UC research can foster science-based land-use planning
California is home to one of the most rapidly growing human populations in the world. The state's population has grown from less than 100,000 people in 1850, to over 31 million people today (an average annual rate of growth of 3.4%) and is projected to reach 52 million people by 2030 (see California Agriculture, January-February 2000).
The extent and condition of California's oak woodlands, or hardwood rangelands, is a sensitive gauge of the impacts of this population growth on agriculture and natural resources. Since European settlement of California, oak woodlands have been managed primarily for livestock production. These areas have taken on a new importance because of the recognition that they have the richest species abundance of any habitat in the state, with over 300 vertebrate species, 5,000 invertebrate species, and 2,000 plant species found on oak woodlands. Oak woodlands also provide water quantity and quality, outdoor recreation and aesthetics. Over 80% are in private ownership.
A survey of oak woodland owners by Lynn Huntsinger and Louise Fortmann of Berkeley's College of Natural Resources showed that the majority of all owners of California's oak woodlands now live less than 5 miles from a subdivision. Of parcels surveyed, 5% were subdivided for residential development in just 7 years, between 1985 and 1992. The urban interface with oak woodlands, once confined to the major population centers of the San Francisco Bay, Sacramento, and the Los Angeles basin, now extends throughout the state. The impacts include fragmentation of both native habitat and agricultural enterprise, increased invasion by exotics, and degradation of water quality. Despite these effects, two-thirds of all hardwood rangelands are still grazed by domestic livestock, demonstrating that it is possible for agriculture (ranching) and natural resources (oak woodlands) to jointly produce valuable commodities, such as livestock and biodiversity.
The Integrated Hardwood Range Management Program (IHRMP) started in the mid-1980s to address conservation issues affecting the state's 10 million acres of oak woodlands. There was a great deal of uncertainty as UC entered into this program of research and education. Some members of the environmental community felt that UC's strong traditional ties with commercial agriculture made it inappropriate for the University to assume a strong conservation stance. Some in the agricultural community felt that the program might jeopardize the successful working relationships that had made California agriculture highly productive and economically efficient. Today, most in both communities believe these concerns were unfounded.
The IHRMP has funded over 70 research studies over the past 14 years, resulting in over 300 new scientific articles. These form the basis for an aggressive educational effort directed at landowners, resource management professionals, policy-makers, and land-use planners. Surveys implemented to evaluate the program's effectiveness show that individuals who participated in IHRMP educational programs were more likely to carry out oak-enhancing management activities than nonparticipants. At the same time, IHRMP staff, in partnership with county CE advisors, worked at the local level to assist in the development of science-based local policies to conserve oak woodlands. Of the 41 counties with significant hardwood rangeland acreage, 31 have adopted some form of local conservation policy, and another 5 are in the process of developing local policies. The IHRMP has provided input into these policies, which include a mix of voluntary management guidelines, modifications of the county general plans, and the development of local ordinances.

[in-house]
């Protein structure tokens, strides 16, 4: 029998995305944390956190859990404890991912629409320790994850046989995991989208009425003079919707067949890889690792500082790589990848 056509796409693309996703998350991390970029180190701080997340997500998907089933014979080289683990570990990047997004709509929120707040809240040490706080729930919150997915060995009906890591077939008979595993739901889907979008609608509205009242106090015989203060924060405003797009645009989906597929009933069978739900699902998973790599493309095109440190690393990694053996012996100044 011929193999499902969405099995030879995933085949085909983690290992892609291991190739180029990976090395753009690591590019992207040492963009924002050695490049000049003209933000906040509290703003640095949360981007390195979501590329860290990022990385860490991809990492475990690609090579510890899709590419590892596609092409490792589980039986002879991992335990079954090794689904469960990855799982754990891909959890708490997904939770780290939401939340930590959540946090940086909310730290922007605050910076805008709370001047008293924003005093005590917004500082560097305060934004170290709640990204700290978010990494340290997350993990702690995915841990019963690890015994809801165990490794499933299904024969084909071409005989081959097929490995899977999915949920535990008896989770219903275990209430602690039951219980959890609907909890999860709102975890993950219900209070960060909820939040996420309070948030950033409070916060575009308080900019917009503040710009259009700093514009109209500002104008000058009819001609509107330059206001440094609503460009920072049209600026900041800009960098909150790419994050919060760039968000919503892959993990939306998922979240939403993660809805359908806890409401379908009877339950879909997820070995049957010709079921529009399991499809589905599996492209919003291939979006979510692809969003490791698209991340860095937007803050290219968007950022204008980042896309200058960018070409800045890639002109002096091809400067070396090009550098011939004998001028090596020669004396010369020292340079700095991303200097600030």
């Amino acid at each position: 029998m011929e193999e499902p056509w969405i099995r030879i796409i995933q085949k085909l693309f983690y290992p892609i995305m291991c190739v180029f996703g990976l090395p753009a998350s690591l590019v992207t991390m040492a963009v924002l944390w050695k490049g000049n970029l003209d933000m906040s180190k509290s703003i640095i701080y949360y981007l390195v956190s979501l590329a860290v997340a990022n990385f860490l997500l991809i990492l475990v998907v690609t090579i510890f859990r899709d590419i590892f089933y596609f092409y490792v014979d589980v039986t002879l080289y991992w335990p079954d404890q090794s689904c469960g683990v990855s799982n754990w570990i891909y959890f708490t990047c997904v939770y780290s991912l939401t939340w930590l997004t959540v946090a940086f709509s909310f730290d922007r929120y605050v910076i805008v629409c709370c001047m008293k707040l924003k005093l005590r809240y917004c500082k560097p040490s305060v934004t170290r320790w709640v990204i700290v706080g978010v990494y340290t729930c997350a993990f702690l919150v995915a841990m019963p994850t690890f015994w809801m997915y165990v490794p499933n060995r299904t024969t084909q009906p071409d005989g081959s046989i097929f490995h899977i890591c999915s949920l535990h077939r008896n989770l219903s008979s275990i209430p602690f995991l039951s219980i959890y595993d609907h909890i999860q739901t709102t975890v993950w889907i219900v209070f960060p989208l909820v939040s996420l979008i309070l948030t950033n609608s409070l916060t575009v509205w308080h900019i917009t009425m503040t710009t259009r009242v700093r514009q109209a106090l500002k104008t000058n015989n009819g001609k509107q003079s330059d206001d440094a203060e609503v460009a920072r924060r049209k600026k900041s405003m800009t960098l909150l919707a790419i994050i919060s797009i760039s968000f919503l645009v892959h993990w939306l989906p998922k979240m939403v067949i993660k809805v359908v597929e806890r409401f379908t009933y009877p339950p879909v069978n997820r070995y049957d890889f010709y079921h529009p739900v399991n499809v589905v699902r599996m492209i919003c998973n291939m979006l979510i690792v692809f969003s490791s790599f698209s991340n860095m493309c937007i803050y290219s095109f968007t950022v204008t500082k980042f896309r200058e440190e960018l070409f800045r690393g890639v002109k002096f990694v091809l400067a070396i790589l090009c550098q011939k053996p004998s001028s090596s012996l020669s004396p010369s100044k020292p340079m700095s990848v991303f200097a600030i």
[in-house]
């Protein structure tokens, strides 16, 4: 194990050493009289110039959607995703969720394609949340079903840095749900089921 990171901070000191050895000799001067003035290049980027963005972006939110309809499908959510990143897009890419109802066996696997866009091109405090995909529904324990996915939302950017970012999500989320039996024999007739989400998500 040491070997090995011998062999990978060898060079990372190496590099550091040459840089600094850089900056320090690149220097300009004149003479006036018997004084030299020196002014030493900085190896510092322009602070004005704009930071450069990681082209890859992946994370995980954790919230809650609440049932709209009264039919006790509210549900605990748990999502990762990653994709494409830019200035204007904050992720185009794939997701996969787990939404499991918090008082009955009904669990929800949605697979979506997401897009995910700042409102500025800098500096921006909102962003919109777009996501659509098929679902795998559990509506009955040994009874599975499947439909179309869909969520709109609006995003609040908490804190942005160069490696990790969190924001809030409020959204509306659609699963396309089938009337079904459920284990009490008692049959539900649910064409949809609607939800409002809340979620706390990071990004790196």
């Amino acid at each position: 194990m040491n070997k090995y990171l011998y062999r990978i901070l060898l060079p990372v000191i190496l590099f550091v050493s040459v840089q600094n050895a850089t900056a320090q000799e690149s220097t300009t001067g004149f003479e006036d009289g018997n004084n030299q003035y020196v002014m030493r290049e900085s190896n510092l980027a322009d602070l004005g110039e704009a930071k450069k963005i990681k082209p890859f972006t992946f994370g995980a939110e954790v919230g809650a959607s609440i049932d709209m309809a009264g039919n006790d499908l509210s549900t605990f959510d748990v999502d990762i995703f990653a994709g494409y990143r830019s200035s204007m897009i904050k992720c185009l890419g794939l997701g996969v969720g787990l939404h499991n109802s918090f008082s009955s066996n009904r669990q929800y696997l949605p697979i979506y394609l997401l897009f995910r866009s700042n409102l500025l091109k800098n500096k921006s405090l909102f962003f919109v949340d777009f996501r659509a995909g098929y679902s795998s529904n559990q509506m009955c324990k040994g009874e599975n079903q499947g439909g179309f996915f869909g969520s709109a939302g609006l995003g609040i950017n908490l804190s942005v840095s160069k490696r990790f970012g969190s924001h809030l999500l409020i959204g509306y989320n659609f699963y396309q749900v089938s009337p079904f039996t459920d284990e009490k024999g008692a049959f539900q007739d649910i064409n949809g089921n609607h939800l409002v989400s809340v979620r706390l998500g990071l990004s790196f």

A decade ago, controversy surrounded the use of oak woodlands for grazing. The environmental impacts included reduction in oak populations, loss of habitat value, and impairment of watersheds. UC played a major role in extending science-based information to livestock producers, resulting in widespread changes in ranching practices which mitigated these impacts. Currently, controversy surrounds the conversion of oak woodlands to intensive agricultural production of wine grapes. There are close analogies between this situation and IHRMP's historical work with livestock producers. We are embarking on a similar venture with grape producers. This issue of California Agriculture features recent research on the North Coast by IHRMP Specialist Adina Merenlender and her colleagues, which incorporates ecological, agronomic and economic factors in a spatially oriented land use model. This research allows local producers, policy-makers and interest groups to evaluate current trends in conversions, and to assess the impact of alternative public policies. The goal is to maintain economically viable agricultural enterprises and healthy oak woodland ecosystems.
California faces a future with more people creating more demands on its fixed land base. UC research and extension programs must continue to deliver science-based education to land managers and policy-makers, ensuring that both the rich natural resources of the state and its strong agricultural traditions are maintained.